These days advertising seems to be looking for an edge, a unique and original approach that will engage potential customers and hold their attention better than the bombastic and simple ads of days gone by. And then again, sometimes it doesn't... sometimes subtelty goes out the window, right before you apply a sign the size of a 25-story building to the other side of it. Such is the case with a Samsung advertisement in the Sokol district of Moscow, which uses a 262-foot tall building as a backdrop for the world's largest Galaxy S7 Edge. Read More
You've heard of Jason Statham, right? That generically rugged-looking guy who shows up in about 50% of the action B-movies in any given summer to sound British and punch people in the face? Well apparently the rugged-punching-British demographic is one that LG would like to win, because they've hired him to promote the G5 in an upcoming series of commercials. They said so in a press release. Yes, a press release for a commercial. Welcome to the 2016 mobile market. Read More
Here's a free tip, would-be criminals: don't tag yourself in photos of an active crime and then post said photos to social media. It's a 21st century problem for those whose leisure activities are just a little bit more than the law will allow, but Motorola has used that interesting situation as a springboard for its latest series of TV ads. The first one, "Photo Opp," is probably the very first time an Old West outlaw has ever been shown with a smartwatch. Read More
Google's "Monotune" Android commercial is pretty cool. The musical analogy is interesting (and it ties in well with Google's "be together, not the same" marketing campaign), but there's an impressive technical aspect to it as well. The producers modified a grand piano so that all 88 keys were turned to middle C, so that pianist Ji-Yong Kim could really play the music using a single note. As cool as that commercial is, they might have taken things a bit too far with the latest promotion: an entire album of music played with that one-note piano. Read More
A leaked document indicates Facebook has a big change planned for Messenger this year, and it's not likely to make most users happy. The social network has reached out to its biggest advertising partners to announce the impending release of ads in Facebook Messenger. The ads will be tied to conversations, so Facebook is suggesting that businesses get customers to start Messenger threads with them now. Read More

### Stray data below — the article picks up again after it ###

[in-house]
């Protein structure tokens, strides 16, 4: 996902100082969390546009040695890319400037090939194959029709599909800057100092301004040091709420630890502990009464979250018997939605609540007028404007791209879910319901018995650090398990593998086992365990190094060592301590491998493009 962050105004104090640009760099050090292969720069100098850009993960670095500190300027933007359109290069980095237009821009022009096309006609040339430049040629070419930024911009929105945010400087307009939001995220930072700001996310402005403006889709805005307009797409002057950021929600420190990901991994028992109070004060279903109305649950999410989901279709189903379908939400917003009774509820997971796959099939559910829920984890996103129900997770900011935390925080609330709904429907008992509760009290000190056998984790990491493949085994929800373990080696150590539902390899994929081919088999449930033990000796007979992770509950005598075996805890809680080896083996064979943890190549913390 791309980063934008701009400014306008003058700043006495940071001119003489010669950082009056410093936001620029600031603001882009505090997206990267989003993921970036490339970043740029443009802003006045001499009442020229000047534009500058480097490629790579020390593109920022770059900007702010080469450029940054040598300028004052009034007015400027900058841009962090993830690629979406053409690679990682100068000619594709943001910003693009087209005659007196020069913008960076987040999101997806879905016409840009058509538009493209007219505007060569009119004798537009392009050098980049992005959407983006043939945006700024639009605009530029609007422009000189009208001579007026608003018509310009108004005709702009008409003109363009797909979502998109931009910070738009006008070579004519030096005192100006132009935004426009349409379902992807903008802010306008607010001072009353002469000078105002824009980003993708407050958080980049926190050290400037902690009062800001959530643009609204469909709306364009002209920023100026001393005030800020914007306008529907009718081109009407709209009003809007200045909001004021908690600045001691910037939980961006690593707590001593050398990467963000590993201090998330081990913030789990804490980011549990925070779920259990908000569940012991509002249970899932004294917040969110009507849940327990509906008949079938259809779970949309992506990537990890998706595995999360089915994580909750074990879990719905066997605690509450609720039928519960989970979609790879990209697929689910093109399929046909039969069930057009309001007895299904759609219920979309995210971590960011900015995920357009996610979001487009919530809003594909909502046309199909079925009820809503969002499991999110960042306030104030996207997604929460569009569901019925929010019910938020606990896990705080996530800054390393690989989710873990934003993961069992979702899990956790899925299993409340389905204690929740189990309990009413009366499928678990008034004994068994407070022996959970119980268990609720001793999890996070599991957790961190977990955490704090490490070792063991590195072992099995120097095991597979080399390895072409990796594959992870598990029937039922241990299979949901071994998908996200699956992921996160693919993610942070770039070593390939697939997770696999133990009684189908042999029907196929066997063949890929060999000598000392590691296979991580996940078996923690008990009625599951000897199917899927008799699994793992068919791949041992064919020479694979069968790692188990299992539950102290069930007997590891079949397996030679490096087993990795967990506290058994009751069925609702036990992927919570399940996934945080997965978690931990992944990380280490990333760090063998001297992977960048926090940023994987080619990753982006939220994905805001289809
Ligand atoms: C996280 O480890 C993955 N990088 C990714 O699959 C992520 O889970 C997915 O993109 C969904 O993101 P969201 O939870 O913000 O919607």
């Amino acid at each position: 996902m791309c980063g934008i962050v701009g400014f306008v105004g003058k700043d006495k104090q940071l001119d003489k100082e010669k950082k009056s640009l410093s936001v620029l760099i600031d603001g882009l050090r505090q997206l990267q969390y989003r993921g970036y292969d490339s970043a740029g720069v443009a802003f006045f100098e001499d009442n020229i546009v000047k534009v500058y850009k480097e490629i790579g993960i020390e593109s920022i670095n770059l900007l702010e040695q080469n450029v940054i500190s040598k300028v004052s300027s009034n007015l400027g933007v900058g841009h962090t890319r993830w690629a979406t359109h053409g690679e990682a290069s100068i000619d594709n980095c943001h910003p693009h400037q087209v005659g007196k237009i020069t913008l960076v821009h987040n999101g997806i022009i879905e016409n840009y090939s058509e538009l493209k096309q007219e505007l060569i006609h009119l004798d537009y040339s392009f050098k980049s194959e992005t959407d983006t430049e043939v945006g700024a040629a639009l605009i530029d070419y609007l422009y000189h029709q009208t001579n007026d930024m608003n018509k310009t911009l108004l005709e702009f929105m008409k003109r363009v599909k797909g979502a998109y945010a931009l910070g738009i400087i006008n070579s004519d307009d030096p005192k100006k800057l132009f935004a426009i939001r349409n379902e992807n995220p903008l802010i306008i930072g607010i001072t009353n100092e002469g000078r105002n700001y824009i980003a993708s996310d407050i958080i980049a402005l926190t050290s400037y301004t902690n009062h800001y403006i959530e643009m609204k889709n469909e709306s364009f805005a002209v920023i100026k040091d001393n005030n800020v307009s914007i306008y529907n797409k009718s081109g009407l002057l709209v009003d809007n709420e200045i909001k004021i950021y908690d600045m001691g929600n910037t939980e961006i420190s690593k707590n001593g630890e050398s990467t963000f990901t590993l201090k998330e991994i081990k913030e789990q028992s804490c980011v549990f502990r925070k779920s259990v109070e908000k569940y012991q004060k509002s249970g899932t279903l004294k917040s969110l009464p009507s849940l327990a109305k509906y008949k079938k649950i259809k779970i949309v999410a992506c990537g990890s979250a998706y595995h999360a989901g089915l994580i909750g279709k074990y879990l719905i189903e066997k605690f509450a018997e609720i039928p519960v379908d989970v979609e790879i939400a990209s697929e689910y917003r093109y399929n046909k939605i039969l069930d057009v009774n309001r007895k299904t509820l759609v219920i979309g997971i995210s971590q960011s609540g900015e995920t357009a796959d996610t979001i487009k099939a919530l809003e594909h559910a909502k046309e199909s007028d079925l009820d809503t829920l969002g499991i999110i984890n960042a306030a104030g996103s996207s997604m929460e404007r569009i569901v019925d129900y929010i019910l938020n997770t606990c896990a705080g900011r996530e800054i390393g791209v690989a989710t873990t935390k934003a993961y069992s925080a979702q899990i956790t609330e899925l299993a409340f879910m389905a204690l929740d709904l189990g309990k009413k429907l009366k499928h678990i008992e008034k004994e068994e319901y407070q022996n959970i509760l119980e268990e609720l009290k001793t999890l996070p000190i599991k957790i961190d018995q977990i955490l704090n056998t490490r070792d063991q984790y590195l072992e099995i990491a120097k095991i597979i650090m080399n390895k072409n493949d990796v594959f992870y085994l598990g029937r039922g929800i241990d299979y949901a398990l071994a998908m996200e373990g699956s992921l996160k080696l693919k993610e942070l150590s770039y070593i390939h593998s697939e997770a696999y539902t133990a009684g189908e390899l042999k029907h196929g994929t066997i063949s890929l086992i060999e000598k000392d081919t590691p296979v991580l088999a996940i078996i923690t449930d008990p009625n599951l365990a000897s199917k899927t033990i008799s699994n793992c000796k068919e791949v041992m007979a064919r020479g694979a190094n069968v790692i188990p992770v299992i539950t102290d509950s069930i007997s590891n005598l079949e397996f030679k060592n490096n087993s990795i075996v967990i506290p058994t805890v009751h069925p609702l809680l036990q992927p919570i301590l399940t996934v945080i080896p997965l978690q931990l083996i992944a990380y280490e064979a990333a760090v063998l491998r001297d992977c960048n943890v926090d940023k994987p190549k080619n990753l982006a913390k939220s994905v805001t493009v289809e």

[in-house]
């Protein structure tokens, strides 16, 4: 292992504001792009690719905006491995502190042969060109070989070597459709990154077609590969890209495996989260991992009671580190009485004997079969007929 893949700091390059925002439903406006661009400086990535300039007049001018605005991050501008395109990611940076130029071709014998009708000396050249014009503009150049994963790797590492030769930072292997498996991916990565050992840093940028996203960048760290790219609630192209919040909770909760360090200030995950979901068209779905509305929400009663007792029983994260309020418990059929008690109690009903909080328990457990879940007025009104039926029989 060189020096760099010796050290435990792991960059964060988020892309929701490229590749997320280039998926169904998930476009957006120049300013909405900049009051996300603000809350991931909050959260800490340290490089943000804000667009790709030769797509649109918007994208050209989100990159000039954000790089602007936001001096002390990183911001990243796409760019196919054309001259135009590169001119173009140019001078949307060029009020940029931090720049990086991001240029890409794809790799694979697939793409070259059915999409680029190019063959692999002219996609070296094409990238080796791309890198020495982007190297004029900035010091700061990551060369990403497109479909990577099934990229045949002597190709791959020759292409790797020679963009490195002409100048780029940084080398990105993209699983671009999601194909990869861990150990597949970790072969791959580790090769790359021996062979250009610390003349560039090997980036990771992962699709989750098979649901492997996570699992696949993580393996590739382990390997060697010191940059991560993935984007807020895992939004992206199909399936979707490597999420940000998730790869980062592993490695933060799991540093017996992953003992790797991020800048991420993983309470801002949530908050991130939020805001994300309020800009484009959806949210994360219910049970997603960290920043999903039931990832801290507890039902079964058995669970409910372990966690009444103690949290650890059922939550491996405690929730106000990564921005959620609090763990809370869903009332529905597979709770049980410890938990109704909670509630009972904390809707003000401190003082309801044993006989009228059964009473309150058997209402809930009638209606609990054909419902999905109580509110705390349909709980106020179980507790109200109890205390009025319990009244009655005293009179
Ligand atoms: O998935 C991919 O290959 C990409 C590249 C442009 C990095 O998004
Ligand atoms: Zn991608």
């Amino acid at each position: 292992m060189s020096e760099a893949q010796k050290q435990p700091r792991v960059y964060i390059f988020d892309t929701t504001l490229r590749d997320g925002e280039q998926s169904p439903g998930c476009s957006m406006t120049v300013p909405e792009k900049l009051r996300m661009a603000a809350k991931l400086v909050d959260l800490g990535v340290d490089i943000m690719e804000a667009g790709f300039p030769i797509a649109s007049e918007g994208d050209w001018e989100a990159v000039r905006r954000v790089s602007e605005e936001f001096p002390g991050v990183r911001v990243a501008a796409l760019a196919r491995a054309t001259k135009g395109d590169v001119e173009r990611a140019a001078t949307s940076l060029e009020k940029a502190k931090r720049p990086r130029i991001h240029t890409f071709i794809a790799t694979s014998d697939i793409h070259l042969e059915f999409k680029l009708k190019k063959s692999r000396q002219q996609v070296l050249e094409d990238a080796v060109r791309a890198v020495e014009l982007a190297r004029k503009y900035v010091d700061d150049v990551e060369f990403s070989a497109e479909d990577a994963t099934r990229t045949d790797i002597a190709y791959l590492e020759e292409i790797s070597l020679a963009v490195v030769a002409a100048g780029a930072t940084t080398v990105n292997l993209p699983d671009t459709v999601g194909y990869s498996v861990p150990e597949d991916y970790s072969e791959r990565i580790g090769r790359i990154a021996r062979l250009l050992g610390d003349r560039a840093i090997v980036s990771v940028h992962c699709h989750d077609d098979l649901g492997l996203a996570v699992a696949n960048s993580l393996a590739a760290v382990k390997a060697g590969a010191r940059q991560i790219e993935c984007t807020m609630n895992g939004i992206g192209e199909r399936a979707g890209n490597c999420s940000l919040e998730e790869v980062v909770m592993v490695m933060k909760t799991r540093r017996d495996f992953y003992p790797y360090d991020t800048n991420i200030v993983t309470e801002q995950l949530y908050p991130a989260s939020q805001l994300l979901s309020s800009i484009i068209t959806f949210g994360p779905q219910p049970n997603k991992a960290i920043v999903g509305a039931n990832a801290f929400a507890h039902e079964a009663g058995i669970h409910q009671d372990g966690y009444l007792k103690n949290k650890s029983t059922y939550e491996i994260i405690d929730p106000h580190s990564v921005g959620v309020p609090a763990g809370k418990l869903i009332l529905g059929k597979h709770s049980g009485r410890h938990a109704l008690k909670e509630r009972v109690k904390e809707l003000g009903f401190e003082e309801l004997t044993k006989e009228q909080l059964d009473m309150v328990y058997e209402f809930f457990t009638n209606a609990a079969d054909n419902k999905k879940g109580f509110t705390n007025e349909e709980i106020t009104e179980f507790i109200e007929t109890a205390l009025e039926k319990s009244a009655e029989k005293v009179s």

Considering its reliance on many, many balls, Verizon's latest network comparison ad is fairly innocuous. It uses statistics from a Root Metrics study to boast about Verizon's wireless coverage and performance in relation to its competitors AT&T, Sprint, and T-Mobile. The ad is obviously intended to make Verizon look good, and the combination of a condescending voice-over and an elaborate visualization are particularly disparaging to the cheaper, smaller networks. Read More
Let's say that you're an advertiser, and you just paid six figures for a professionally developed mobile game. We'll call it "Flappy Curd," on the assumption that you are being contracted by a dairy consortium. Your game is a smash hit, winning rave reviews and racking up millions of downloads. But one crucial segment of the market is under-exposed: Verizon Wireless customers. That's because people on Verizon are spending so much money on data plans that if they download Flappy Curd (a 1.2GB game), they can't look at photos on Facebook for the rest of the month. What's a dedicated advertising manager to do? Read More
The point of ads is to get you interested in whatever is occupying that—ugh where is that X okay there it is—now, where was I? Ads, right. They're just after our attention. Thing is, they generally fail to do their job. So Google wants them to be better. Read More
If you're a user, accidentally clicking an ad on a mobile site or in the middle of a game is frustrating. If you're an advertiser, accidental clicks lead to lower conversion rates. Accidental clicks are just bad all the way around.
To that end, Google is introducing new mechanisms to prevent as many accidental clicks as possible.
First, Google is blocking clicks that happen close to the edge of the ad image.
Second, Google will block clicks on app icons for in-app interstitial ads, so you won't need high precision to hit the little X button and return to your game. Read More